SWEPT AWAY ... Palo Alto streets might get a bit leafier in a few months as the city explores new options for its street-sweeping service. The goal is to cut costs in the refuse budget by making street-sweeping on residential streets less frequent. According to a report from the Public Works Department, the city currently sweeps residential streets once per week and downtown streets three times a week. Most surrounding cities sweep residential streets every other week and Palo Alto may soon join this group. On Tuesday night, the City Council Finance Committee will consider three options for the future street-sweeping program. One would leave things the way they are, with in-house staff handling all the sweeping duties. The second option would reduce street sweeping in residential and light-commercial areas to every other week in non-leaf season (March through October) and hire a contractor to perform this service. Under this option, downtown and California Avenue would continue to get swept three times per week. The third option would have the same frequency, though it would allocate downtown sweeping to a contractor and leave the residential streets to in-house staff (contractors would supplement staff's work during leaf season). Staff is recommending the third option, which, according to the report, "saves money but balances the need to reduce costs with the desirability of maintaining an in-house capability." They estimate that the second option would save about $441,000 annually while the third option would save $675,000. Public Works officials believe reducing the sweeping on residential streets will not have a significant impact on residential streets, at least in the non-leaf season. "The small amount of debris during the non-leaf season can be readily left in place until the following week and collected then," the new report states, noting that this is what most cities already do.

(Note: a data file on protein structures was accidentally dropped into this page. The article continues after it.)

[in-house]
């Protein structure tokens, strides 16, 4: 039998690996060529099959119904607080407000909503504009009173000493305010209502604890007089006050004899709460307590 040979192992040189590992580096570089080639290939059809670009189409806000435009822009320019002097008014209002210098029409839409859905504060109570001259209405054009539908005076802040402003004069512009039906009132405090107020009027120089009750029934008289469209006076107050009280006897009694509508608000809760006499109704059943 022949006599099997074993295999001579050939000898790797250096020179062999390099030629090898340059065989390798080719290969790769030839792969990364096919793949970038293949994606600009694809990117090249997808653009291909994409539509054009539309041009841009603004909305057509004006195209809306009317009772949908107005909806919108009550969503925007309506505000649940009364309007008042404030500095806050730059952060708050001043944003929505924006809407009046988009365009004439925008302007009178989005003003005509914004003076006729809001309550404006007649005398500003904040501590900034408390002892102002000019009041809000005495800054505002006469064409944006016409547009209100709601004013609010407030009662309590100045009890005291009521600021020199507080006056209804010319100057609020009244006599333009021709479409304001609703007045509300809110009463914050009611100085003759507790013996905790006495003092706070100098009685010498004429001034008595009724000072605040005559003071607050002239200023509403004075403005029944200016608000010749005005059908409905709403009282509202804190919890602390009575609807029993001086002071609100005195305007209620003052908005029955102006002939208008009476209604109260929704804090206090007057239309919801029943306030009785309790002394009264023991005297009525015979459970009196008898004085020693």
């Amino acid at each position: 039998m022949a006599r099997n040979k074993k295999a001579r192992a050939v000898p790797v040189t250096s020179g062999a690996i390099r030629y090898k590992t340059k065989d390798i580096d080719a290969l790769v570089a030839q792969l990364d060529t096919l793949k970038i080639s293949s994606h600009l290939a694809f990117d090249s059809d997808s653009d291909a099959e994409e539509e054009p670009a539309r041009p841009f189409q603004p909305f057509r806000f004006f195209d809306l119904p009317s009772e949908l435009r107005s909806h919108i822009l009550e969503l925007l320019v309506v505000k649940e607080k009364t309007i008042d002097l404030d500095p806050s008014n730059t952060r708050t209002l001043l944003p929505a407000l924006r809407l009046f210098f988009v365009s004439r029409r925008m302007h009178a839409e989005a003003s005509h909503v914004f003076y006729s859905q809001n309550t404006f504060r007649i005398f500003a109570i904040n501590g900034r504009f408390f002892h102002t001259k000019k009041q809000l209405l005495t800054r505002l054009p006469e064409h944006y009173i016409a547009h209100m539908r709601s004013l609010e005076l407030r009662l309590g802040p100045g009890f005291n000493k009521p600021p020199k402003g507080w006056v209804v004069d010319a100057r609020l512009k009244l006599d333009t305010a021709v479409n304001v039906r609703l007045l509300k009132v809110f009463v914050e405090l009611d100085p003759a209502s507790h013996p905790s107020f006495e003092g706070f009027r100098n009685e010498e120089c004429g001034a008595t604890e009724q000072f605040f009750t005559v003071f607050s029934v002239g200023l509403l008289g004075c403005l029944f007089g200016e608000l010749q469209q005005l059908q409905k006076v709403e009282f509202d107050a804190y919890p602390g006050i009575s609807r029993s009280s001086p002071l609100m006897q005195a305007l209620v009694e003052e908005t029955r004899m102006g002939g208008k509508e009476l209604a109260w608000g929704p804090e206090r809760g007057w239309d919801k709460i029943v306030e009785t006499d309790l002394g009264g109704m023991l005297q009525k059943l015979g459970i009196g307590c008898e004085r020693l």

FRIENDS FROM ABROAD ... Twenty years ago, Palo Alto and Tsuchiura, Japan, formed a casual friendship based on student exchanges. Four years ago, this friendship became stronger and more formal when the two became "sister cities." And in 2011, the ties became firmer still when Palo Alto responded to the massive earthquake and tsunami in Japan by sending donations to a relief fund for earthquake victims. On Monday — which marked a two-year anniversary of the 8.9-magnitude earthquake — a delegation of students and chaperones from Tsuchiura made their annual pilgrimage to Palo Alto and thanked the City Council for Palo Alto's years of friendship. "We will never forget your heartfelt concern," said Etsuo Sato, one of the chaperones of the student delegation, adding that Tsuchiura officials look forward to developing further exchange opportunities. The Palo Alto council responded by passing an official proclamation, read by Mayor Greg Scharff, which alluded to the "mutually beneficial" nature of the cities' relationship, before Japanese students and Palo Alto councilmen gathered on the floor of the Council Chambers for a series of photo-ops.
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